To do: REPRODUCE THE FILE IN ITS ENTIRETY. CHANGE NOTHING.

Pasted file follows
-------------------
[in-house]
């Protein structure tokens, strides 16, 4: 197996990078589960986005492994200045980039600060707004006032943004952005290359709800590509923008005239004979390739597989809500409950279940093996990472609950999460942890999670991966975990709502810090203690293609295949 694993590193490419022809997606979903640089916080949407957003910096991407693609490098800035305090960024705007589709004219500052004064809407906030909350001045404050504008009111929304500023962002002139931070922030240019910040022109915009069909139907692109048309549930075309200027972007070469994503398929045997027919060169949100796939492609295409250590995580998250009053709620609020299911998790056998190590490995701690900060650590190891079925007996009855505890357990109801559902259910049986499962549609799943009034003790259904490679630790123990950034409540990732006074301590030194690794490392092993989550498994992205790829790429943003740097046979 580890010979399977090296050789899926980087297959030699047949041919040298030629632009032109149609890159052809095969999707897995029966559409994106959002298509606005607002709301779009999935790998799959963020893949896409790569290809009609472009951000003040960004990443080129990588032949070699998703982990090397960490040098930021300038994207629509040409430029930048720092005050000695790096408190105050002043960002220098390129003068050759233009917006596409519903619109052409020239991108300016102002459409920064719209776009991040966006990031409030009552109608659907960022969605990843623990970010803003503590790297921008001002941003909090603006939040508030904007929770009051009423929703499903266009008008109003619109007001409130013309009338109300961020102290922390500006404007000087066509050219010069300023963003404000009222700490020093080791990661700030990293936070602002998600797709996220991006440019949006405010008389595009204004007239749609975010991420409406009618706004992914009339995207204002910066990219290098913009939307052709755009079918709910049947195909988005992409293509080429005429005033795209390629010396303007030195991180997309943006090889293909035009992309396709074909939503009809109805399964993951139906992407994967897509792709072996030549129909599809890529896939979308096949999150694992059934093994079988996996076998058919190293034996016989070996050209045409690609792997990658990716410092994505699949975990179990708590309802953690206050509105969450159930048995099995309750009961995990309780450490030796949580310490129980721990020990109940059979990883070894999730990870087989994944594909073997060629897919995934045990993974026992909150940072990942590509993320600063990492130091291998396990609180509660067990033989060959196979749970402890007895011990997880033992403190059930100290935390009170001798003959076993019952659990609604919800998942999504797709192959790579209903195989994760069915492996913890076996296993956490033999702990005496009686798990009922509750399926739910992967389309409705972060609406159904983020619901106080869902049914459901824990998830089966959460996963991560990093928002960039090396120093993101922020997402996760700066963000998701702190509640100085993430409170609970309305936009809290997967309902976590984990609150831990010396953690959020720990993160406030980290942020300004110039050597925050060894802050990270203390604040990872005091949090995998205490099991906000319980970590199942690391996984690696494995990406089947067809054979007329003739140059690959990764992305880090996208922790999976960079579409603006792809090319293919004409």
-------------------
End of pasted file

[in-house]
């Protein structure tokens, strides 16, 4: 197996990078589960986005492994200045980039600060707004006032943004952005290359709800590509923008005239004979390739597989809500409950279940093996990472609950999460942890999670991966975990709502810090203690293609295949 694993590193490419022809997606979903640089916080949407957003910096991407693609490098800035305090960024705007589709004219500052004064809407906030909350001045404050504008009111929304500023962002002139931070922030240019910040022109915009069909139907692109048309549930075309200027972007070469994503398929045997027919060169949100796939492609295409250590995580998250009053709620609020299911998790056998190590490995701690900060650590190891079925007996009855505890357990109801559902259910049986499962549609799943009034003790259904490679630790123990950034409540990732006074301590030194690794490392092993989550498994992205790829790429943003740097046979 580890010979399977090296050789899926980087297959030699047949041919040298030629632009032109149609890159052809095969999707897995029966559409994106959002298509606005607002709301779009999935790998799959963020893949896409790569290809009609472009951000003040960004990443080129990588032949070699998703982990090397960490040098930021300038994207629509040409430029930048720092005050000695790096408190105050002043960002220098390129003068050759233009917006596409519903619109052409020239991108300016102002459409920064719209776009991040966006990031409030009552109608659907960022969605990843623990970010803003503590790297921008001002941003909090603006939040508030904007929770009051009423929703499903266009008008109003619109007001409130013309009338109300961020102290922390500006404007000087066509050219010069300023963003404000009222700490020093080791990661700030990293936070602002998600797709996220991006440019949006405010008389595009204004007239749609975010991420409406009618706004992914009339995207204002910066990219290098913009939307052709755009079918709910049947195909988005992409293509080429005429005033795209390629010396303007030195991180997309943006090889293909035009992309396709074909939503009809109805399964993951139906992407994967897509792709072996030549129909599809890529896939979308096949999150694992059934093994079988996996076998058919190293034996016989070996050209045409690609792997990658990716410092994505699949975990179990708590309802953690206050509105969450159930048995099995309750009961995990309780450490030796949580310490129980721990020990109940059979990883070894999730990870087989994944594909073997060629897919995934045990993974026992909150940072990942590509993320600063990492130091291998396990609180509660067990033989060959196979749970402890007895011990997880033992403190059930100290935390009170001798003959076993019952659990609604919800998942999504797709192959790579209903195989994760069915492996913890076996296993956490033999702990005496009686798990009922509750399926739910992967389309409705972060609406159904983020619901106080869902049914459901824990998830089966959460996963991560990093928002960039090396120093993101922020997402996760700066963000998701702190509640100085993430409170609970309305936009809290997967309902976590984990609150831990010396953690959020720990993160406030980290942020300004110039050597925050060894802050990270203390604040990872005091949090995998205490099991906000319980970590199942690391996984690696494995990406089947067809054979007329003739140059690959990764992305880090996208922790999976960079579409603006792809090319293919004409």